vaccination, vaccines

Even though the start date has been pushed back to October (or even later, though I hope not), we are still forging ahead with planning our trip to Asia. (We are starting in New Zealand, or NOT ASIA, but hey, it’s close.)  One of my assignments for January was to research vaccines. I spent quite a lot of time on the Travelers’ Health page on the Centers for Disease Control and Prevention website. If you go to a specific country site, you will find pages titled “Vaccines and Medicines,” “Stay Healthy and Safe,” and so on. I recommend spending some time reading through the topics for each country, although you should keep in mind that not all the things mentioned in the advisories are likely to happen on one trip.

I didn’t know that vaccines are considered preventive care and thus insurance will pay for at least some of them. My three Hepatitis B shots should be covered, but I doubt that the Japanese encephalitis will be.

Our family physician, however, does not offer all the vaccines we want. So we trotted over to Denver Health Medical Center’s Immunization and Travel Clinic and met with a nurse who had a certificate in travel health. We told her our (incomplete) itinerary in advance, and she gave us a folder full of Travax Traveler Health Reports  about various countries, plus lots of information about malaria and other hazards.

I’ve already been vaccinated for Hepatitis A (a food-borne form of hepatitis), and Todd has had one of those two shots. He has had Hepatitis B (transmitted by unclean needles or contact with the blood or sexual fluids of an infected person).

Because we will be in Asia for at least six months, and I want to work on some ecosystem restoration projects that will probably take me out into the countryside, and medical care in Asia is substandard in certain areas, the nurse recommended that I get the three Hepatitis B shots. For the same reasons she recommended protection against Japanese encephalitis (two shots, four weeks apart), which is common in Asia and is transmitted by mosquitoes, and against rabies if we will be more than 24 hours from a medical center that stocks rabies immune globulin.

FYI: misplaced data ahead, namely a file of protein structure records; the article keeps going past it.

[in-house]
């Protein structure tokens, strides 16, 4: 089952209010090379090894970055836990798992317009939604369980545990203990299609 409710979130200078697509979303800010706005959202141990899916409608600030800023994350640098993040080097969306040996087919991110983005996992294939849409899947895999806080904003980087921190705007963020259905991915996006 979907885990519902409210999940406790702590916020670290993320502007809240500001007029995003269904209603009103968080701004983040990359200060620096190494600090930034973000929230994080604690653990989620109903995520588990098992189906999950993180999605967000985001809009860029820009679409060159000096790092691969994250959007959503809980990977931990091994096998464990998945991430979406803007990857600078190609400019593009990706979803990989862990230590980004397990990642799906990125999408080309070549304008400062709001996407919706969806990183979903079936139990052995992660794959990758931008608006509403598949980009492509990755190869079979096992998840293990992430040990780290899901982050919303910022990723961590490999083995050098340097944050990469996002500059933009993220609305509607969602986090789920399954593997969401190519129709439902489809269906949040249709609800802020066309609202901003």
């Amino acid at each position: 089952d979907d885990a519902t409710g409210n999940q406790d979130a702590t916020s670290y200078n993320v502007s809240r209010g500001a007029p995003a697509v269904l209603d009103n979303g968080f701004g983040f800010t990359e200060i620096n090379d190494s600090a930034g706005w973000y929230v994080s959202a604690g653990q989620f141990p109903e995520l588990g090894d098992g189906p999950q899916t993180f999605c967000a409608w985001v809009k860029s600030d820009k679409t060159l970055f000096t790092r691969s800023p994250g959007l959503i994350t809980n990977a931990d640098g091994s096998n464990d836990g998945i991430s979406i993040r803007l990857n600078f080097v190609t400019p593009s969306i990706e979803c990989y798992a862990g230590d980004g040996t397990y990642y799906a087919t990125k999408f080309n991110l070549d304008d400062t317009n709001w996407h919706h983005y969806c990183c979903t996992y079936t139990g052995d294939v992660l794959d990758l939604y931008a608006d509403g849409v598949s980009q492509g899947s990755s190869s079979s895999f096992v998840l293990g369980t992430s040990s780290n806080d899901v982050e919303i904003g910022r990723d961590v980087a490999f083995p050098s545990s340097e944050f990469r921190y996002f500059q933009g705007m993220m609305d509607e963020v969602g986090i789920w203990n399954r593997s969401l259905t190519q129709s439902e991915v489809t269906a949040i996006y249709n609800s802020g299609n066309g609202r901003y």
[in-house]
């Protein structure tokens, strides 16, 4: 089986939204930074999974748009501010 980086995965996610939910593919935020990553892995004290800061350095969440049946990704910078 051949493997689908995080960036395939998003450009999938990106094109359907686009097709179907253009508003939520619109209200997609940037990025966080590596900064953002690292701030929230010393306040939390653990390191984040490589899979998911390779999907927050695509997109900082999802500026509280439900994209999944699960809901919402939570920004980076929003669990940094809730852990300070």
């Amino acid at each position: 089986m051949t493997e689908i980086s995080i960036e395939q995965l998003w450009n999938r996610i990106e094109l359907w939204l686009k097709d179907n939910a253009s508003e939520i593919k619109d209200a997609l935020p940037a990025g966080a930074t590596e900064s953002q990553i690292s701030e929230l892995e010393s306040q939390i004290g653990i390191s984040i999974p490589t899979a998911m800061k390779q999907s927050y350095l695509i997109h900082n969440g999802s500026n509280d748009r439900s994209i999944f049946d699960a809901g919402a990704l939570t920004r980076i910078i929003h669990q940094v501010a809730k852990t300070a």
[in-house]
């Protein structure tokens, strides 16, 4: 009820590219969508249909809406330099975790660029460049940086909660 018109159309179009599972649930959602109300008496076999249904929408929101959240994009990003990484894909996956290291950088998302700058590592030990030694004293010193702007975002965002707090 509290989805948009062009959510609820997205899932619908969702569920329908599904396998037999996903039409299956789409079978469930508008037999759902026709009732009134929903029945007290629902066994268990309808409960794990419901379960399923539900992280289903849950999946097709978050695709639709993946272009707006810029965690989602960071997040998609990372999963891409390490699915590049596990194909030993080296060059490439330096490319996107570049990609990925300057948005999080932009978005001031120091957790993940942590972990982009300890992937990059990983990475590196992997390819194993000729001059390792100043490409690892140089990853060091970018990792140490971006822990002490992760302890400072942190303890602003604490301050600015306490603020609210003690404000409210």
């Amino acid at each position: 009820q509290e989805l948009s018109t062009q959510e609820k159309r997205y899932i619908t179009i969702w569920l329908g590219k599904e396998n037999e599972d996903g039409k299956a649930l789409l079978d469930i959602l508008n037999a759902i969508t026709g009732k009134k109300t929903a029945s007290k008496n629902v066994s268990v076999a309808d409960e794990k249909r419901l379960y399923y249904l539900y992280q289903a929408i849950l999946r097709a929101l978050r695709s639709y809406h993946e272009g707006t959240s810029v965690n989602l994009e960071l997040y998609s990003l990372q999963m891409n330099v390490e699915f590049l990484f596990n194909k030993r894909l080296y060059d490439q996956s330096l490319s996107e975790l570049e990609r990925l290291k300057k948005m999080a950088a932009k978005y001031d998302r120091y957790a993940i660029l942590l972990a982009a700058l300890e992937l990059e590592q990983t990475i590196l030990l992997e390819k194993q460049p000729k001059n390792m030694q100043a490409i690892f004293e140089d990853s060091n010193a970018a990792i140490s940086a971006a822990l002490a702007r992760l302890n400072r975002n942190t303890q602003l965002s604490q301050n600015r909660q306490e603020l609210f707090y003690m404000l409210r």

We need to make sure we are up-to-date on tetanus (my last tetanus, diphtheria, and acellular pertussis shot, or TDAP, was in 2009, so it should last until 2019) and get shots for typhoid two weeks before travel. We will also need medication for malaria, but that can wait until the month before we leave.

If we go to Afghanistan (and I still want to), we may need to carry a certificate of polio vaccination, since it has not been eradicated there. My father contracted polio at nine months and is still with us at eighty-eight (though forgetful), so this issue is dear to my heart.

The nurse kept stressing that we must protect ourselves from mosquitoes. She suggested we spray our clothes with Permethrin (which she said might last through ten washings) and spray any exposed parts of our bodies with DEET at 20–35 percent strength. The thought of dousing myself with chemicals for six months to a year doesn’t thrill me, but I’m not sure I’m willing to depend on natural insect repellants. Those didn’t work nearly as well as I would have liked in Texas during warbler migration, and I’m not sure I want to trust them to fend off diseases like dengue fever (transmitted by mosquitoes that are active during the day) or filariasis (a parasite that invades the lymphatic system). I will need to do more research on natural remedies and check with other travelers.

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